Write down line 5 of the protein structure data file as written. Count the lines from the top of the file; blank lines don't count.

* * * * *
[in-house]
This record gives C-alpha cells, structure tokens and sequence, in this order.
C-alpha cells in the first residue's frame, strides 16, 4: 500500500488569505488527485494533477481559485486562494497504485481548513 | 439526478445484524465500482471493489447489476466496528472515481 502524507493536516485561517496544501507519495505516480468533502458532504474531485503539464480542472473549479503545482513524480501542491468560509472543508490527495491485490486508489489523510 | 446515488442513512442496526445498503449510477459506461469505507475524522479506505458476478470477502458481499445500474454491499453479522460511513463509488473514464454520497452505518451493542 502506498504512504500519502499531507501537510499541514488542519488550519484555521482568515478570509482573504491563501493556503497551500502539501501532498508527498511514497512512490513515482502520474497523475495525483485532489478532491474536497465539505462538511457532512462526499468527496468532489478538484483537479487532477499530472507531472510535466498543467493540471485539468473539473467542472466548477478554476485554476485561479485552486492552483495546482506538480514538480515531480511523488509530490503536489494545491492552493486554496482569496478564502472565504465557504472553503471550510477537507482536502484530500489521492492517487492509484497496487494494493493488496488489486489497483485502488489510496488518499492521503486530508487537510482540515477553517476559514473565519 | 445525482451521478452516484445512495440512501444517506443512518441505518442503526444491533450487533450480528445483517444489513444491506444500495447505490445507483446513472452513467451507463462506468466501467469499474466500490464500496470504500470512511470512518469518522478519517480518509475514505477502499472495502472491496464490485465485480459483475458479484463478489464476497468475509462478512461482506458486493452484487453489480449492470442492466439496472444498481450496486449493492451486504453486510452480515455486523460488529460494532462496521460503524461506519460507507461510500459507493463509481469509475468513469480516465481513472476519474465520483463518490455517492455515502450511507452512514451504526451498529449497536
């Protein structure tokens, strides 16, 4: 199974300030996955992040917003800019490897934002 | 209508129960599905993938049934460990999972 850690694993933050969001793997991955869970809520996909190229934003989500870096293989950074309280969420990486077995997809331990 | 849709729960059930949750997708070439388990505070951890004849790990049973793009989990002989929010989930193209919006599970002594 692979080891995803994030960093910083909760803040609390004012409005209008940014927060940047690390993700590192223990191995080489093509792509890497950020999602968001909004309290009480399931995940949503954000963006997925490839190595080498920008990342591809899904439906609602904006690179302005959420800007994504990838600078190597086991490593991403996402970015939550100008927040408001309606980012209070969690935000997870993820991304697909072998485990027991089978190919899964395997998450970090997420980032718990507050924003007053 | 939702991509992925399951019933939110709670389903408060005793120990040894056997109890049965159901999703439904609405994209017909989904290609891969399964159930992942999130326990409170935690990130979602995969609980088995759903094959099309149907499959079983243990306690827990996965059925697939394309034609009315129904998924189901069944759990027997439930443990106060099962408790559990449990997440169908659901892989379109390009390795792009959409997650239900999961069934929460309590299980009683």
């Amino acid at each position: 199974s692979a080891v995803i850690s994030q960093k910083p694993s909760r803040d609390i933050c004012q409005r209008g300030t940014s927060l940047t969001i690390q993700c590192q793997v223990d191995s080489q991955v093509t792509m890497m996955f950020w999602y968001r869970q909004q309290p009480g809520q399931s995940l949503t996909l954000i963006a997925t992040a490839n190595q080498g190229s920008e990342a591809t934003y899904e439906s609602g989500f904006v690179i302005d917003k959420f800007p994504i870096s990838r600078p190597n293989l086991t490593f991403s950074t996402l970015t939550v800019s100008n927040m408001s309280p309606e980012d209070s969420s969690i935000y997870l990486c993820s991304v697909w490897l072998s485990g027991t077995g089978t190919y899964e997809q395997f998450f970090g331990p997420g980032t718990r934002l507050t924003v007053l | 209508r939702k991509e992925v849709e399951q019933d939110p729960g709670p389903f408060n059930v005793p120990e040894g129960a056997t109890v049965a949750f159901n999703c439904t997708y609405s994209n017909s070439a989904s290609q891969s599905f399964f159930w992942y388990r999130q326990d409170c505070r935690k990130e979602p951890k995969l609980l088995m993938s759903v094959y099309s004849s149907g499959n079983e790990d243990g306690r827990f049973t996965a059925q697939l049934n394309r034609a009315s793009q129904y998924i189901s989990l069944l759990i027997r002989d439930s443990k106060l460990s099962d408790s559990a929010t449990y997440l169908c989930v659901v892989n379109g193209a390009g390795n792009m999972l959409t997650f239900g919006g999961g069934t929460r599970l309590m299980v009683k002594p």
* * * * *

């Amino acid at each position: 199974s692979a080891v995803i850690s994030q960093k910083p694993s909760r803040d609390i933050c004012q409005r209008g300030t940014s927060l940047t969001i690390q993700c590192q793997v223990d191995s080489q991955v093509t792509m890497m996955f950020w999602y968001r869970q909004q309290p009480g809520q399931s995940l949503t996909l954000i963006a997925t992040a490839n190595q080498g190229s920008e990342a591809t934003y899904e439906s609602g989500f904006v690179i302005d917003k959420f800007p994504i870096s990838r600078p190597n293989l086991t490593f991403s950074t996402l970015t939550v800019s100008n927040m408001s309280p309606e980012d209070s969420s969690i935000y997870l990486c993820s991304v697909w490897l072998s485990g027991t077995g089978t190919y899964e997809q395997f998450f970090g331990p997420g980032t718990r934002l507050t924003v007053l | 209508r939702k991509e992925v849709e399951q019933d939110p729960g709670p389903f408060n059930v005793p120990e040894g129960a056997t109890v049965a949750f159901n999703c439904t997708y609405s994209n017909s070439a989904s290609q891969s599905f399964f159930w992942y388990r999130q326990d409170c505070r935690k990130e979602p951890k995969l609980l088995m993938s759903v094959y099309s004849s149907g499959n079983e790990d243990g306690r827990f049973t996965a059925q697939l049934n394309r034609a009315s793009q129904y998924i189901s989990l069944l759990i027997r002989d439930s443990k106060l460990s099962d408790s559990a929010t449990y997440l169908c989930v659901v892989n379109g193209a390009g390795n792009m999972l959409t997650f239900g919006g999961g069934t929460r599970l309590m299980v009683k002594p």